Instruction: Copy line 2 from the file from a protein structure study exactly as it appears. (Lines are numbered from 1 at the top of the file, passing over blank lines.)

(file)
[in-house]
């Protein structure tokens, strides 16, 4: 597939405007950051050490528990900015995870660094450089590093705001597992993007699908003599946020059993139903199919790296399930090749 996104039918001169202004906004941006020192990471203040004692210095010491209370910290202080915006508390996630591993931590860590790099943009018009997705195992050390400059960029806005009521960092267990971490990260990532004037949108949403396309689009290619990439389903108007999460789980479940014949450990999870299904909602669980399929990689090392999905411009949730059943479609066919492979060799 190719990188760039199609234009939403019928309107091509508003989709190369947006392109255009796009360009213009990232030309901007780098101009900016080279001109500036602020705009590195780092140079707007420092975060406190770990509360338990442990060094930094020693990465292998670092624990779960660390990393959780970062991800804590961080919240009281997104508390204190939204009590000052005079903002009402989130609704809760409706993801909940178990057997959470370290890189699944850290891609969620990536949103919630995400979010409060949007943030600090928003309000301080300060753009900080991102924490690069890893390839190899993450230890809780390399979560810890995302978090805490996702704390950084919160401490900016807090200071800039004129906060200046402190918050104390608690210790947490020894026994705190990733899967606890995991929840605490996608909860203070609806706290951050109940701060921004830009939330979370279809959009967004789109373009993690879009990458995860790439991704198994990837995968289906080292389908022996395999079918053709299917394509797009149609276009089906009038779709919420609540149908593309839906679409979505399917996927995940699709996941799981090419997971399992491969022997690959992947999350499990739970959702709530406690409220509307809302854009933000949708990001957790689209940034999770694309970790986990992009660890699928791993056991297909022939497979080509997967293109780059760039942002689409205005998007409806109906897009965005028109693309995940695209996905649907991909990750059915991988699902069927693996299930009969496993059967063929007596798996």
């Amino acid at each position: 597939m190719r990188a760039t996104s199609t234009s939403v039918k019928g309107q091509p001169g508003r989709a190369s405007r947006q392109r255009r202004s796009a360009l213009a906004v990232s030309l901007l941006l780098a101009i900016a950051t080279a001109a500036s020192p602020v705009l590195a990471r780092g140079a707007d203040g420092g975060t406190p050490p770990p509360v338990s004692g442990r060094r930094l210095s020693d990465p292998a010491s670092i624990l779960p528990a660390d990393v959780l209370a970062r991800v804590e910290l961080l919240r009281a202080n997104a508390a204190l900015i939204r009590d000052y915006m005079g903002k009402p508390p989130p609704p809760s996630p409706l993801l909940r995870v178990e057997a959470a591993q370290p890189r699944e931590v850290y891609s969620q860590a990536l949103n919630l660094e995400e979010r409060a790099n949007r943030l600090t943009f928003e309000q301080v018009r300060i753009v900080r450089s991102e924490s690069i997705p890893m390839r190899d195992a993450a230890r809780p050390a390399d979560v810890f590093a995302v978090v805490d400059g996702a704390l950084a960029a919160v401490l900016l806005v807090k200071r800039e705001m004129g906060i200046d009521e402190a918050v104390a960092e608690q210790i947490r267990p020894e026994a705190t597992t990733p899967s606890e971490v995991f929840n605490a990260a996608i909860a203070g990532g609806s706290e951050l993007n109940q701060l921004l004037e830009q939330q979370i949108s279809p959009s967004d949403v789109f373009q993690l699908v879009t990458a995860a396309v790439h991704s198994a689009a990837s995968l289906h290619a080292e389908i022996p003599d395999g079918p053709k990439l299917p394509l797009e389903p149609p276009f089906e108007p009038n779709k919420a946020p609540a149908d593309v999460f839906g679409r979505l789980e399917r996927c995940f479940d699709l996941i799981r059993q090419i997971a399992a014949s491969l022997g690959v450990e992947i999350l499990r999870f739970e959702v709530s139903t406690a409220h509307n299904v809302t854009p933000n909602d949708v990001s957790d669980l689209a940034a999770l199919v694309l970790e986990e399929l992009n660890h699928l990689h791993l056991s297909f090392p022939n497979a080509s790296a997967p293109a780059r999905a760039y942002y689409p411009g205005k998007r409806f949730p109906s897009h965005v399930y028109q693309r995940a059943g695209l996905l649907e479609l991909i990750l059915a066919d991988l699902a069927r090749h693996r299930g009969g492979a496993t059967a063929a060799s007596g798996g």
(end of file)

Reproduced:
């Protein structure tokens, strides 16, 4: 597939405007950051050490528990900015995870660094450089590093705001597992993007699908003599946020059993139903199919790296399930090749 996104039918001169202004906004941006020192990471203040004692210095010491209370910290202080915006508390996630591993931590860590790099943009018009997705195992050390400059960029806005009521960092267990971490990260990532004037949108949403396309689009290619990439389903108007999460789980479940014949450990999870299904909602669980399929990689090392999905411009949730059943479609066919492979060799 190719990188760039199609234009939403019928309107091509508003989709190369947006392109255009796009360009213009990232030309901007780098101009900016080279001109500036602020705009590195780092140079707007420092975060406190770990509360338990442990060094930094020693990465292998670092624990779960660390990393959780970062991800804590961080919240009281997104508390204190939204009590000052005079903002009402989130609704809760409706993801909940178990057997959470370290890189699944850290891609969620990536949103919630995400979010409060949007943030600090928003309000301080300060753009900080991102924490690069890893390839190899993450230890809780390399979560810890995302978090805490996702704390950084919160401490900016807090200071800039004129906060200046402190918050104390608690210790947490020894026994705190990733899967606890995991929840605490996608909860203070609806706290951050109940701060921004830009939330979370279809959009967004789109373009993690879009990458995860790439991704198994990837995968289906080292389908022996395999079918053709299917394509797009149609276009089906009038779709919420609540149908593309839906679409979505399917996927995940699709996941799981090419997971399992491969022997690959992947999350499990739970959702709530406690409220509307809302854009933000949708990001957790689209940034999770694309970790986990992009660890699928791993056991297909022939497979080509997967293109780059760039942002689409205005998007409806109906897009965005028109693309995940695209996905649907991909990750059915991988699902069927693996299930009969496993059967063929007596798996």